Sharing also means witnessing change and perhaps bringing our own brick to the wall. Emerging economies, as business strategist and author Navi Radjou explained to Mark Hillsdon from The Guardian, “There is a growing awareness that there needs to be a new model for both producing and consuming that focuses on doing better with less,” he explains. Brazilians call it jeitinho, the Chinese zizhu chuangxin, the Kenyans jua kai. Tellingly, there’s no such word in English. The closest we get is “make do and mend”, which doesn’t quite have the same kick.” Companies like Microsoft and their Digital Green initiative, the MIT and Tata Center for Technology and Design have become involved to deploy new innovation that would learn from and help emerging economies develop “frugal innovation”.

Some argue we critically need to look elsewhere. Clive Hamilton, professor of public ethics at Australia’s Charles Sturt University and a prominent critic of geoengineering, argues in an interview by Olivia Boyd for Innovation Policy that “in a way the greatest risk is human hubris, our penchant for persuading ourselves that we know the answers and we have all the necessary information, we can intervene and take control of the earth. Another nightmare scenario might be one where an attempt by one major power to engineer the globe’s climate system attracts a hostile response from another major power, who doesn’t take kindly to competing for control over their weather and it escalates into a military confrontation.” With the clear need of democratical move to include people in discussions and projects, he hopes “the nascent environmental movement in China would take an interest in geoengineering because I think it’s going to be a dominant political question in China in several years time. I’m sure if China did go down the geoengineering path it would try to present its actions as motivated by the need to protect the interests of vulnerable people across the developing world.” Jenna Nicholas from Stanford Social Innovation Review mentions how foundations also help understand the divest-invest impact needed for sustainable projects. “At the UN during Climate Week late last month, more than 70 foundations in collaboration with individuals, universities, faith-based groups, schools, hospitals and cities from around the world—representing $50 billion—announced that they would divest from fossil fuels and invest in new energy solutions.”, he reports. From his point of view, “To slow climate change, according to a recent Ceres report, we need to close the clean investment gap with a “clean trillion” dollars invested every year, from now through 2050. If all philanthropic institutions deploy a portion of their assets toward renewable and clean tech, and other sustainable options, we can participate in closing that investment gap and help scale industries.”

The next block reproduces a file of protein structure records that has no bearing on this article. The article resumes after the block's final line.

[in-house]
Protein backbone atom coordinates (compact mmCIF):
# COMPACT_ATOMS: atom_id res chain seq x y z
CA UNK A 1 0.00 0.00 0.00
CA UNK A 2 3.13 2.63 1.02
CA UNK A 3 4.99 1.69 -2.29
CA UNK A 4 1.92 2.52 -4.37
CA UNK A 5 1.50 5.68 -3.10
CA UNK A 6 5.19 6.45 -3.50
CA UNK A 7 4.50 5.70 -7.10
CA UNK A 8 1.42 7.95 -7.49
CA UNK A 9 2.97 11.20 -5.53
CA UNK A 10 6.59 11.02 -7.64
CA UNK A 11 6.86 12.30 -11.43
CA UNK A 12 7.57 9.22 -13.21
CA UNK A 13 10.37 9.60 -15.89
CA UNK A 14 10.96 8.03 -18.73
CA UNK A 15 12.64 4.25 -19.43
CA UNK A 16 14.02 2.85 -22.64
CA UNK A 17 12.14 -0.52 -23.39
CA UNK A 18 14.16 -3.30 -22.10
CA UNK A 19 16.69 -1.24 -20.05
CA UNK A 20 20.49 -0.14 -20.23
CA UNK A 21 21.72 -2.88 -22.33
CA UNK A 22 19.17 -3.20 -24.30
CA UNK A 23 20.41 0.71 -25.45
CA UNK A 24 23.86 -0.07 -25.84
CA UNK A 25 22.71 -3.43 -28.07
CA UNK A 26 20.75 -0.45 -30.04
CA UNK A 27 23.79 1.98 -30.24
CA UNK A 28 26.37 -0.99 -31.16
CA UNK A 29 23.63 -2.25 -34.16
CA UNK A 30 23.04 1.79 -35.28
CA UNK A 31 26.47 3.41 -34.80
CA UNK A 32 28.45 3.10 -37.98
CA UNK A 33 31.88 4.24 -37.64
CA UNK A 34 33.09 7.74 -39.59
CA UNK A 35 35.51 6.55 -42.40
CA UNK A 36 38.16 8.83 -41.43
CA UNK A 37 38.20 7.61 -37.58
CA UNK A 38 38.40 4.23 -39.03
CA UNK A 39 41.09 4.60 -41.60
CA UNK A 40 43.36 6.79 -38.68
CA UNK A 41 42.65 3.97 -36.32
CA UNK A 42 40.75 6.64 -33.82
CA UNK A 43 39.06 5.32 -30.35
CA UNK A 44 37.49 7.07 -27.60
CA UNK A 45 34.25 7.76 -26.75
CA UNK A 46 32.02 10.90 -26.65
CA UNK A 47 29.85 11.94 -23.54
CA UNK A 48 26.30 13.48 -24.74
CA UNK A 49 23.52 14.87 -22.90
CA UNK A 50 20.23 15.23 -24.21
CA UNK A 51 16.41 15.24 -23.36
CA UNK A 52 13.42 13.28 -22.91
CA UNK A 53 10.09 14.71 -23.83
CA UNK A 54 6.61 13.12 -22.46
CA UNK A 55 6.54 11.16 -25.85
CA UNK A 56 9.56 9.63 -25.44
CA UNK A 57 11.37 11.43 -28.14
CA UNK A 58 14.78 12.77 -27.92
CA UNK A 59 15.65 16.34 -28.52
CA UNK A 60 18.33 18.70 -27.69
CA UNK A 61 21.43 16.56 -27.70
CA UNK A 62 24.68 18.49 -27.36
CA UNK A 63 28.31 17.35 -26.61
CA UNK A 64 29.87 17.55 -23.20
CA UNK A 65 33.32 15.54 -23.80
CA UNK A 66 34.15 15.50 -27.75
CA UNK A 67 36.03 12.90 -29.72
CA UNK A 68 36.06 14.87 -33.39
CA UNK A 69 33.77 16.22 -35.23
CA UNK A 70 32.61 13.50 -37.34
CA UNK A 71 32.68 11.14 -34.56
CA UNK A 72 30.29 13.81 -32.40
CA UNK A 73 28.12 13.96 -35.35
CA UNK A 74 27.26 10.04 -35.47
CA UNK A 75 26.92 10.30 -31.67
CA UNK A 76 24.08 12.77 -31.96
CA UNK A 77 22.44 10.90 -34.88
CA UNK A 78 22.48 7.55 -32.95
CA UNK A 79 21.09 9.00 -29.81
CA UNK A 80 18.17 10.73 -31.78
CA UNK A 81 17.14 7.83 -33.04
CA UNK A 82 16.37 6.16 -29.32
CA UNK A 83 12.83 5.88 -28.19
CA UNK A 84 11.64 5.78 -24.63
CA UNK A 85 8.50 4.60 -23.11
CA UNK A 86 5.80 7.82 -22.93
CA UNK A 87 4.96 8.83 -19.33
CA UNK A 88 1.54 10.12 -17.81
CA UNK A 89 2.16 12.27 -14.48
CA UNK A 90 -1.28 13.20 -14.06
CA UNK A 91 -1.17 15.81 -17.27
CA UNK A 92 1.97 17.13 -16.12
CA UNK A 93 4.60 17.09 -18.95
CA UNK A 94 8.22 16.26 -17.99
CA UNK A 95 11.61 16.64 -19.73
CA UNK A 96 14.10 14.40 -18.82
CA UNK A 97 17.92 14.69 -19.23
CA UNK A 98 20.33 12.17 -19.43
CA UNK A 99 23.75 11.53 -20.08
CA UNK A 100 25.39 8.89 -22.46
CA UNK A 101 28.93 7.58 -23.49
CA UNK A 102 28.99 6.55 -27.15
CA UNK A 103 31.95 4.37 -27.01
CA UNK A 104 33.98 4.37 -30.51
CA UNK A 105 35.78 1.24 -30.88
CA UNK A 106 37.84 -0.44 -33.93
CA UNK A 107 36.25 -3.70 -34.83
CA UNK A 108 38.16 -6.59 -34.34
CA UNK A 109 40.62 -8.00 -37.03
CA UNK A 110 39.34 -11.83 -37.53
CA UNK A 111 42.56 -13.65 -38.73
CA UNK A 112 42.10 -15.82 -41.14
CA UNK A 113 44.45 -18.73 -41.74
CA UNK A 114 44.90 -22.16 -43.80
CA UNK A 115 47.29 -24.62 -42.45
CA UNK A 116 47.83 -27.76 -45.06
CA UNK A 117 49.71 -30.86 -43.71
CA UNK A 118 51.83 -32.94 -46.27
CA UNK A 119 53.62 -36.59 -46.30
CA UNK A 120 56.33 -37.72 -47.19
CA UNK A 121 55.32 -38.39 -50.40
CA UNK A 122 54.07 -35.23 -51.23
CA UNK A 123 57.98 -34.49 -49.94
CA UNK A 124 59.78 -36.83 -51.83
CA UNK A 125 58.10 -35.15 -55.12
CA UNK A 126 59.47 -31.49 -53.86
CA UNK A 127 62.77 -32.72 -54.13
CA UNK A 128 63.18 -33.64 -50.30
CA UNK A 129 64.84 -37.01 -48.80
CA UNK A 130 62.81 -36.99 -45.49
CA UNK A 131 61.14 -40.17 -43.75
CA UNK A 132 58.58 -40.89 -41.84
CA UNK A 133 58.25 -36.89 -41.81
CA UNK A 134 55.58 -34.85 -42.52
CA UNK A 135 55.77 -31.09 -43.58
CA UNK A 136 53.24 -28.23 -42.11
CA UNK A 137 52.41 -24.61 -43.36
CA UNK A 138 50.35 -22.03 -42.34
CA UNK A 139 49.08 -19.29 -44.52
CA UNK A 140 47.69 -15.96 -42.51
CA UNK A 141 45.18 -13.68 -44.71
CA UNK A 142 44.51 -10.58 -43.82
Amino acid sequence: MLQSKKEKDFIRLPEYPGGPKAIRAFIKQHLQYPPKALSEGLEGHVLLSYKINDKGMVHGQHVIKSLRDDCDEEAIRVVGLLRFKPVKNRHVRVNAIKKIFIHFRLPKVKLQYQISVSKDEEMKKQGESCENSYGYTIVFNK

The positive impact on economies

Saving More than Money
Saving More than Money